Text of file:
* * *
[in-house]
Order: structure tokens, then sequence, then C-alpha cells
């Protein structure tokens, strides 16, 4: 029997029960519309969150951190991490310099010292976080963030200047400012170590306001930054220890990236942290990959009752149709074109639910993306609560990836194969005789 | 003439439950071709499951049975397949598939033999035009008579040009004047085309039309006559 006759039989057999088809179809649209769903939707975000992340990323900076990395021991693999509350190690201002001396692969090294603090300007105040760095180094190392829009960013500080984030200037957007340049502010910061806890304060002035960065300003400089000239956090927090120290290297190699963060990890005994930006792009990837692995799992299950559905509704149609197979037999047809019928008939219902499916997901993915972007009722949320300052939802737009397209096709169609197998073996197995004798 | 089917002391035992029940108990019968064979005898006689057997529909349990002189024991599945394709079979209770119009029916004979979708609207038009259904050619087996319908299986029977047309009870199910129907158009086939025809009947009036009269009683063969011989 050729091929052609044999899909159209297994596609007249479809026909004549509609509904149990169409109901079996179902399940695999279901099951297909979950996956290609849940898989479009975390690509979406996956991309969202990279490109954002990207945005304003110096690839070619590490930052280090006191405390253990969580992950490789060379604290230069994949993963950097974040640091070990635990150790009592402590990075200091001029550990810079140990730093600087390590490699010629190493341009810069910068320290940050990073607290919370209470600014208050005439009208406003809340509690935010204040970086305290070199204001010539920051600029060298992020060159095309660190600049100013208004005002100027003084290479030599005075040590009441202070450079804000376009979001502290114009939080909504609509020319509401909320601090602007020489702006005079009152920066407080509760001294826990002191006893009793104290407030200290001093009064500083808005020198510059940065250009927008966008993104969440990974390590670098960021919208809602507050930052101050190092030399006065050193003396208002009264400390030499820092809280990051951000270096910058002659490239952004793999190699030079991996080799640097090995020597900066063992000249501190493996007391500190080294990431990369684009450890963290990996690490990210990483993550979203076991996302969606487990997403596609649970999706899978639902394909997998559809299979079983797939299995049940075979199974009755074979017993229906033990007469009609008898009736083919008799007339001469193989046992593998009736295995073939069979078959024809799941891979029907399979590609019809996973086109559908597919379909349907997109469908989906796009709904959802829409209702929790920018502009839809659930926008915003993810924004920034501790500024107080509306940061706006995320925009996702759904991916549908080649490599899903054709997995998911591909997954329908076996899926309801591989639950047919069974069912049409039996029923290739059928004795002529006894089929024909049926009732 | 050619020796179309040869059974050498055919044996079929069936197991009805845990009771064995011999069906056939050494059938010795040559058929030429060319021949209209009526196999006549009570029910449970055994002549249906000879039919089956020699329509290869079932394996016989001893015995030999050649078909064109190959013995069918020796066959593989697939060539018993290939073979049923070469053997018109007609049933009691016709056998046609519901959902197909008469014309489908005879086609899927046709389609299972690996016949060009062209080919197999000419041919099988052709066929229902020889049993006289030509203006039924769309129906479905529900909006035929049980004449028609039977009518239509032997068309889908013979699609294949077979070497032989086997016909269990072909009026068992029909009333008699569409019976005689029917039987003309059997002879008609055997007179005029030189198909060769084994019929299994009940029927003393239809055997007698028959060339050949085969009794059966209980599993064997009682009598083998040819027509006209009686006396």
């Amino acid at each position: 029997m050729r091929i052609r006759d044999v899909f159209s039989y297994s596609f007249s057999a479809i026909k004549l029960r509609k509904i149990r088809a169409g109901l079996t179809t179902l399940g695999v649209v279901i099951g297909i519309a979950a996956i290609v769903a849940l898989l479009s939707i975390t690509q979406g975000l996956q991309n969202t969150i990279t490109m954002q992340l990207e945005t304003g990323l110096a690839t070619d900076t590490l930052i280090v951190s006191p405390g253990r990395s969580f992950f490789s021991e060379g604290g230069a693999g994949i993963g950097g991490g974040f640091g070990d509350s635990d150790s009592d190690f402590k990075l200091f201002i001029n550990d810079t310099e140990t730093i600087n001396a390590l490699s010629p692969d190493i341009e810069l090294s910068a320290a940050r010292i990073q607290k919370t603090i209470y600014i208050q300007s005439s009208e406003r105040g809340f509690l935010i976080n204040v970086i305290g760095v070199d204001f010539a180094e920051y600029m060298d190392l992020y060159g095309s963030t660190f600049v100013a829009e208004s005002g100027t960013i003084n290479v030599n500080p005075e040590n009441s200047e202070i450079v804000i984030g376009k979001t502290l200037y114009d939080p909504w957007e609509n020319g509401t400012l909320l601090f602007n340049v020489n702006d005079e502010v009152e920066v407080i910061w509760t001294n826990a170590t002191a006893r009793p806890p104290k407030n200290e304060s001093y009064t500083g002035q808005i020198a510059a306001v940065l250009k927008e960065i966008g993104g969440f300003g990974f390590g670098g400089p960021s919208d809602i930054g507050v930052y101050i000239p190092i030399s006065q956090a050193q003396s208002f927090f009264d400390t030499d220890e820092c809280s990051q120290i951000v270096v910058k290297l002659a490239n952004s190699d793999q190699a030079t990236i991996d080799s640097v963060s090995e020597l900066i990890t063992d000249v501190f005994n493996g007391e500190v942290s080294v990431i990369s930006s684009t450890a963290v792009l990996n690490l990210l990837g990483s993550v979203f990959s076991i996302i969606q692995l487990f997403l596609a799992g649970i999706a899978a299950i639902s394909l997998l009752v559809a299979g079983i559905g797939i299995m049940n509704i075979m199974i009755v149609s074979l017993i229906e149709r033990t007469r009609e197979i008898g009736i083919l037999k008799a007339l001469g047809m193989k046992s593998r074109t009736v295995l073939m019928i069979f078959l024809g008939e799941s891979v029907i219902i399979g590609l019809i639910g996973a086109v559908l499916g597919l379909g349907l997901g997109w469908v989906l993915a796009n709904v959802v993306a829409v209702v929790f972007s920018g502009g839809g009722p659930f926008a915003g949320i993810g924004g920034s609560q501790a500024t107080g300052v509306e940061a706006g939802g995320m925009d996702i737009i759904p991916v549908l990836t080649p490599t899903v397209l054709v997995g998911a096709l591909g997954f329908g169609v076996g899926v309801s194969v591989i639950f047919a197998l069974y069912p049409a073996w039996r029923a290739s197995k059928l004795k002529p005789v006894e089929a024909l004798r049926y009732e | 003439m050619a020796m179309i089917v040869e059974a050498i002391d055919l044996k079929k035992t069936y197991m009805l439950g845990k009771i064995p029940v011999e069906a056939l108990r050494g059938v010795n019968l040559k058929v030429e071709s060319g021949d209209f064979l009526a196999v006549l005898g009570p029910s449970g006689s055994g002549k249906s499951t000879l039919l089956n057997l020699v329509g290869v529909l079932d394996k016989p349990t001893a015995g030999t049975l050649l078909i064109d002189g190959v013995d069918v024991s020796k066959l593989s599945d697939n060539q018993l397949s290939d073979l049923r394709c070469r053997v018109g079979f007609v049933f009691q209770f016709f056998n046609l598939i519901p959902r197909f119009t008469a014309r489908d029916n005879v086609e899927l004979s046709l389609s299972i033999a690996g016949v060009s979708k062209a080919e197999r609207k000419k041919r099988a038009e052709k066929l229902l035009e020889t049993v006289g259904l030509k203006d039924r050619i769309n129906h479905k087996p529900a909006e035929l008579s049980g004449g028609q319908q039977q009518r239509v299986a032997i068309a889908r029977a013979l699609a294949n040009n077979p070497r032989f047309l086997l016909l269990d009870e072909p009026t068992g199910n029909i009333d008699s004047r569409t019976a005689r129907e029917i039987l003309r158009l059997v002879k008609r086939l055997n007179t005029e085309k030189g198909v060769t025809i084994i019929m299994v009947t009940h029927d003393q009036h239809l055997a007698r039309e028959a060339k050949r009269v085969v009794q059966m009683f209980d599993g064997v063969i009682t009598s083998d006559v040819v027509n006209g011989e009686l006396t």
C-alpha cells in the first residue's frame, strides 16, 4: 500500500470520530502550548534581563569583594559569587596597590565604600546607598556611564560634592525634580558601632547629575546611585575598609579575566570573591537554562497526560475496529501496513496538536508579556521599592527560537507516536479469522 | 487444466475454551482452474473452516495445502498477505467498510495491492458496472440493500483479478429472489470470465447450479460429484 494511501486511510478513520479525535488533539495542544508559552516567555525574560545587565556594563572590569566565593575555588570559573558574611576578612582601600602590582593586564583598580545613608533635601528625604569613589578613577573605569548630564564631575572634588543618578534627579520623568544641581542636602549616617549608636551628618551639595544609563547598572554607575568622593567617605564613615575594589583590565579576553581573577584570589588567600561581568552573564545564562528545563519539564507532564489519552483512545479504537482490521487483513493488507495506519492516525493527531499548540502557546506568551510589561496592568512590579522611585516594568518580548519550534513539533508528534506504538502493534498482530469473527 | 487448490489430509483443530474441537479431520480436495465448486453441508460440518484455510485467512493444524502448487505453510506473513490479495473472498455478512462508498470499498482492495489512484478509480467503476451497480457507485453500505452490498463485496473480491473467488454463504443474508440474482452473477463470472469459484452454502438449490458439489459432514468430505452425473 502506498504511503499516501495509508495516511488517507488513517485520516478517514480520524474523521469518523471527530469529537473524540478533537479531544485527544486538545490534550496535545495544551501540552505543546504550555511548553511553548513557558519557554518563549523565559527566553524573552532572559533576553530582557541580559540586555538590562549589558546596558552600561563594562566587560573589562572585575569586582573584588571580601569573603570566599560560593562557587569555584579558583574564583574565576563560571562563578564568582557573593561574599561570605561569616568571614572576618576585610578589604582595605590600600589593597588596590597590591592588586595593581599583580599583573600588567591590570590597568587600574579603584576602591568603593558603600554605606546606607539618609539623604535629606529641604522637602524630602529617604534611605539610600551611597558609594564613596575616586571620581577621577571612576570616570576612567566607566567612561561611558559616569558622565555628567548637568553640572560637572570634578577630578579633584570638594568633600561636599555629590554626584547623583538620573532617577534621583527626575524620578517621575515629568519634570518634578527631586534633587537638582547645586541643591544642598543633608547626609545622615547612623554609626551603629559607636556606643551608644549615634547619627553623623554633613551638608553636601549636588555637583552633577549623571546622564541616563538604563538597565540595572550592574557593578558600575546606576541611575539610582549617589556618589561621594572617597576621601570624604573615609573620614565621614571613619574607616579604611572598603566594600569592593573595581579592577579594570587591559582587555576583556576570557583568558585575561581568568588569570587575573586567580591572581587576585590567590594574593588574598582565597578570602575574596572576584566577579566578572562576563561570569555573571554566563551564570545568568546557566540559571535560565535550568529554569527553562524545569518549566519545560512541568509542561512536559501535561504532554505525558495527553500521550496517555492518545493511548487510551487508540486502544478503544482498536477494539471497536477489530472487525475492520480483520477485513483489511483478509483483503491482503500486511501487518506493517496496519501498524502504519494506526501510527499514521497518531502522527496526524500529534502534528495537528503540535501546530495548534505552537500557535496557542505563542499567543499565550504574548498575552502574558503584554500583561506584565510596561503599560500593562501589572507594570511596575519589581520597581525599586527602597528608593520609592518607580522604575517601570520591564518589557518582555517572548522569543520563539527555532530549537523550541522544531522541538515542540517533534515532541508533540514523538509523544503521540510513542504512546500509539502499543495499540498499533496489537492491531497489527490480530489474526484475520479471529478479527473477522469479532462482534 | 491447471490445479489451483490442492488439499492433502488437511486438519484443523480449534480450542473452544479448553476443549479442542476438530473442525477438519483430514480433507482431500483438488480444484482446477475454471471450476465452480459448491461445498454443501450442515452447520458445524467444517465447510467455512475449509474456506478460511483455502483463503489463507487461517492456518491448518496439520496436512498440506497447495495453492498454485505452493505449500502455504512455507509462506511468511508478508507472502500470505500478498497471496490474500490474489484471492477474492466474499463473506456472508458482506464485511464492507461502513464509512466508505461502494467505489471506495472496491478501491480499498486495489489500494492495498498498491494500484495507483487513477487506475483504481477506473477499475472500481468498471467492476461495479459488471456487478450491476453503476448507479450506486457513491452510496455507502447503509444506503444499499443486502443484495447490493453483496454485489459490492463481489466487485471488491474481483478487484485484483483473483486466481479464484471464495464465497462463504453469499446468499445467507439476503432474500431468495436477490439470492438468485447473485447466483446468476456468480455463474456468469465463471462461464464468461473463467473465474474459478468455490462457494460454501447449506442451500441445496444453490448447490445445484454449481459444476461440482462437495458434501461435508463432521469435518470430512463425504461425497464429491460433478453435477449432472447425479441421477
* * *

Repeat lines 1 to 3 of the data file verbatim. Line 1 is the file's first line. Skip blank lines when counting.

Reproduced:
[in-house]
Order: structure tokens, then sequence, then C-alpha cells
């Protein structure tokens, strides 16, 4: 029997029960519309969150951190991490310099010292976080963030200047400012170590306001930054220890990236942290990959009752149709074109639910993306609560990836194969005789 | 003439439950071709499951049975397949598939033999035009008579040009004047085309039309006559 006759039989057999088809179809649209769903939707975000992340990323900076990395021991693999509350190690201002001396692969090294603090300007105040760095180094190392829009960013500080984030200037957007340049502010910061806890304060002035960065300003400089000239956090927090120290290297190699963060990890005994930006792009990837692995799992299950559905509704149609197979037999047809019928008939219902499916997901993915972007009722949320300052939802737009397209096709169609197998073996197995004798 | 089917002391035992029940108990019968064979005898006689057997529909349990002189024991599945394709079979209770119009029916004979979708609207038009259904050619087996319908299986029977047309009870199910129907158009086939025809009947009036009269009683063969011989 050729091929052609044999899909159209297994596609007249479809026909004549509609509904149990169409109901079996179902399940695999279901099951297909979950996956290609849940898989479009975390690509979406996956991309969202990279490109954002990207945005304003110096690839070619590490930052280090006191405390253990969580992950490789060379604290230069994949993963950097974040640091070990635990150790009592402590990075200091001029550990810079140990730093600087390590490699010629190493341009810069910068320290940050990073607290919370209470600014208050005439009208406003809340509690935010204040970086305290070199204001010539920051600029060298992020060159095309660190600049100013208004005002100027003084290479030599005075040590009441202070450079804000376009979001502290114009939080909504609509020319509401909320601090602007020489702006005079009152920066407080509760001294826990002191006893009793104290407030200290001093009064500083808005020198510059940065250009927008966008993104969440990974390590670098960021919208809602507050930052101050190092030399006065050193003396208002009264400390030499820092809280990051951000270096910058002659490239952004793999190699030079991996080799640097090995020597900066063992000249501190493996007391500190080294990431990369684009450890963290990996690490990210990483993550979203076991996302969606487990997403596609649970999706899978639902394909997998559809299979079983797939299995049940075979199974009755074979017993229906033990007469009609008898009736083919008799007339001469193989046992593998009736295995073939069979078959024809799941891979029907399979590609019809996973086109559908597919379909349907997109469908989906796009709904959802829409209702929790920018502009839809659930926008915003993810924004920034501790500024107080509306940061706006995320925009996702759904991916549908080649490599899903054709997995998911591909997954329908076996899926309801591989639950047919069974069912049409039996029923290739059928004795002529006894089929024909049926009732 | 050619020796179309040869059974050498055919044996079929069936197991009805845990009771064995011999069906056939050494059938010795040559058929030429060319021949209209009526196999006549009570029910449970055994002549249906000879039919089956020699329509290869079932394996016989001893015995030999050649078909064109190959013995069918020796066959593989697939060539018993290939073979049923070469053997018109007609049933009691016709056998046609519901959902197909008469014309489908005879086609899927046709389609299972690996016949060009062209080919197999000419041919099988052709066929229902020889049993006289030509203006039924769309129906479905529900909006035929049980004449028609039977009518239509032997068309889908013979699609294949077979070497032989086997016909269990072909009026068992029909009333008699569409019976005689029917039987003309059997002879008609055997007179005029030189198909060769084994019929299994009940029927003393239809055997007698028959060339050949085969009794059966209980599993064997009682009598083998040819027509006209009686006396």